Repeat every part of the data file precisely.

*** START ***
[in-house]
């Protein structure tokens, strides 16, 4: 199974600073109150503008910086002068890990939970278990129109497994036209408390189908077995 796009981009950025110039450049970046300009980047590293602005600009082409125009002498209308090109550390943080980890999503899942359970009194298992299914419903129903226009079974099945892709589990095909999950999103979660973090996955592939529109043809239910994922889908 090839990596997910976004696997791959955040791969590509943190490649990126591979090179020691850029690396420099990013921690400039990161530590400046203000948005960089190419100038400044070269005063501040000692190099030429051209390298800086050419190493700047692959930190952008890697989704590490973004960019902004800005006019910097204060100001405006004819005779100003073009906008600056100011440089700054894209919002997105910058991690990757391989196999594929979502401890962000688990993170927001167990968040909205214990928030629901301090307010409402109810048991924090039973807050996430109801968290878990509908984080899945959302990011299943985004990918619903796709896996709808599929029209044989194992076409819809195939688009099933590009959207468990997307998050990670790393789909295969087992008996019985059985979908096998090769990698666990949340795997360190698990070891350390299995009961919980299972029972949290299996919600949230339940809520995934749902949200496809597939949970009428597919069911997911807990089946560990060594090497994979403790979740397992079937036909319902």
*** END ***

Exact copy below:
[in-house]
């Protein structure tokens, strides 16, 4: 199974600073109150503008910086002068890990939970278990129109497994036209408390189908077995 796009981009950025110039450049970046300009980047590293602005600009082409125009002498209308090109550390943080980890999503899942359970009194298992299914419903129903226009079974099945892709589990095909999950999103979660973090996955592939529109043809239910994922889908 090839990596997910976004696997791959955040791969590509943190490649990126591979090179020691850029690396420099990013921690400039990161530590400046203000948005960089190419100038400044070269005063501040000692190099030429051209390298800086050419190493700047692959930190952008890697989704590490973004960019902004800005006019910097204060100001405006004819005779100003073009906008600056100011440089700054894209919002997105910058991690990757391989196999594929979502401890962000688990993170927001167990968040909205214990928030629901301090307010409402109810048991924090039973807050996430109801968290878990509908984080899945959302990011299943985004990918619903796709896996709808599929029209044989194992076409819809195939688009099933590009959207468990997307998050990670790393789909295969087992008996019985059985979908096998090769990698666990949340795997360190698990070891350390299995009961919980299972029972949290299996919600949230339940809520995934749902949200496809597939949970009428597919069911997911807990089946560990060594090497994979403790979740397992079937036909319902």